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Recently I received an email inquiry from a LinkedIn group member that asked about the appropriate inspection requirements and operator certification for soldering electronic components to a printed circuit board for medical devices.
The ISO 13485 Standard, 2003 and 2016 versions, do not specifically identify these requirements. The reason is that these are generic quality system standards that are not specific to a type of medical device. The only similar type of requirement which is addressed is sterility.
Some manufacturers will sample components from reels of components and verify the values (i.e., resistance or capacitance). I have also seen companies verify the solderability of components during incoming inspection, verify that there is no lead content for lead-free components and to verify markings are consistent with product specifications.
Verification of purchased product has always been part of ISO 13485 in clause 7.4.3 and in the QSR under 21 CFR 820.80. Typically this is done as a visual inspection using a component specification. However, there is also in-process inspection required. it is common for printed circuit board (PCB) manufacturers to have automated optical inspection (AOI) equipment with libraries to look for specific features printed on components in order to detect potential counterfeit parts at the end of the production line as production / process control.
In addition, the personnel responsible for final inspection of PCBs are typically trained to inspect solder joints, components on PCBs and the overall board. IPC J-STD-001F is the only active standard in any industry for soldering while IPC A-610F is for electronic assemblies. You can obtain training from various sources. Here’s an example: http://www.soldertraining.com/, but there are training facilities all over the country. There are three types of training:
1. for the person soldering
You only need training types 1 and 2 if you send people out to courses. There are training visual aids that show good and bad solder joints and there is a practical exam.
Other types of production / process controls for PCBs include: 1) validation of the solder masking process, 2) in-circuit testing to verify continuity of circuits, 3) functional testing and 4) x-ray inspection. Some manufacturers even use specialized fiber-optic vision systems to monitor the soldering of integrated circuits with ball-grid arrays (BGAs) real-time.
When you are qualifying suppliers and re-evaluating existing suppliers you need to make sure that your requirements for production / process controls are defined in writing. Some PCBs you order may have different inspection requirements that need to be specified in your purchase order. These requirements should be articulated in your supplier quality agreements as well–which are now a requirements of ISO 13485:2016 in Clause 4.1.5.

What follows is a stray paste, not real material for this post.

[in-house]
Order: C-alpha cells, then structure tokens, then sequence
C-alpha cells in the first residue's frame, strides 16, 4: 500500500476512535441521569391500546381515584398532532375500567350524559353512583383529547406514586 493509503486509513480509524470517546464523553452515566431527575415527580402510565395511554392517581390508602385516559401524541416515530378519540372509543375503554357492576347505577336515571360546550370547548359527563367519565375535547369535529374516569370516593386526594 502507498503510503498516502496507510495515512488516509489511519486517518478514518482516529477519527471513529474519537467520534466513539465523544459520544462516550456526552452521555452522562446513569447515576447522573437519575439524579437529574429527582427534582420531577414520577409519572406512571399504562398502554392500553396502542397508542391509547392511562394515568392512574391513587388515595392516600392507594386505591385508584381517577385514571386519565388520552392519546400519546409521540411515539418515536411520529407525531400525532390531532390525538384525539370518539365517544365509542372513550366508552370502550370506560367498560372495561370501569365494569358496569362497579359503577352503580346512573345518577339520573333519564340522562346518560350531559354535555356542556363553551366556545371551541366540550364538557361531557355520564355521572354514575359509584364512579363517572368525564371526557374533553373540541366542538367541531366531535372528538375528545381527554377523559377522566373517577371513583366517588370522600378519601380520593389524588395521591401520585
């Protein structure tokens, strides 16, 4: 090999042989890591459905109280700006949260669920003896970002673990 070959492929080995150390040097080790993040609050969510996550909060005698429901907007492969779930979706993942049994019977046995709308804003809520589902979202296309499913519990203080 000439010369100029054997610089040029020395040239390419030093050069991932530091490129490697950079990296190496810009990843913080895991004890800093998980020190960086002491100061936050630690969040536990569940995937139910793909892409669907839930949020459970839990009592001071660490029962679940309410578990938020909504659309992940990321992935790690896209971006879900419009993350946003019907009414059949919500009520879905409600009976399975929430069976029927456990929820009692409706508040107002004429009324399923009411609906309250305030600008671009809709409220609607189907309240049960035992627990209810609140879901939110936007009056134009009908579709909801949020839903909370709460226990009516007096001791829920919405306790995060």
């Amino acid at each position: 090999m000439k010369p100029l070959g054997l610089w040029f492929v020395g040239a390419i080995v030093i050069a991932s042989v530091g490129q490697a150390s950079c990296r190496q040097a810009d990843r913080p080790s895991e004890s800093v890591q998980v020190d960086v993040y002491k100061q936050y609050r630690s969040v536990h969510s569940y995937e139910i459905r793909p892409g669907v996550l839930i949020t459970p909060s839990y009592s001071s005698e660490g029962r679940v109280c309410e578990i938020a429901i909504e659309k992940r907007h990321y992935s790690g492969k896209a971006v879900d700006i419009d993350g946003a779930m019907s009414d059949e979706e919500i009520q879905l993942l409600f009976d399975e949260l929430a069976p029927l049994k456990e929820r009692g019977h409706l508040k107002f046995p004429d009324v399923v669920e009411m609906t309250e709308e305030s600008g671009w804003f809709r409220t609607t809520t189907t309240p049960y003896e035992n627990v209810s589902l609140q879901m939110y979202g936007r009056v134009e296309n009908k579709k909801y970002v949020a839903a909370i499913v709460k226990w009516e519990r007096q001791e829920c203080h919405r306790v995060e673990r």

The FDA and other regulatory bodies to do not require all of these controls, but you are required to demonstrate competency and validation of processes where 100% inspection is not performed. As registrars being to audit to the new ISO 13485:2016 Standard, we can expect increased emphasis on training competency and risk-based controls.
If you are interested in learning more about the changes in ISO 13485:2016, please register for tomorrow’s webinars on this topic: http://medicaldeviceacademy.com/iso-13485-2016-webinars/.
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Gordon Skiba In addition to the standards Robert listed, I'd recommend the following:
Electronic (active) medical devices will have to comply with IEC 60601-1, 60601-1-2, 60601-2-57 and other medical device requirements to name a few of the major standards; these will then specify compliance with the EMC standards (IEC 61000 series), compliance to these particular standards will be dictated by the energy-source, intended-use (implant, invasive, theraputic, life-supporting, etc...). You'll have to comply with title 21 part 820, and 93/42/EEC for sales in Europe. As for component acceptance standards, you should consider IPC A-600 for the bare printed circuit board, IPC 7711/7721 for rework/repair of your PCBA's, and IPC A-620 for wire-harness assemblies. I'd also recommend you review the requirements for RoHS, Dodd-Frank section 1502 (if your company is publicly-traded). Individual standards exist for component acceptance sampling, including ANSI Z1.4, or ANSI Z1.9. Good luck!
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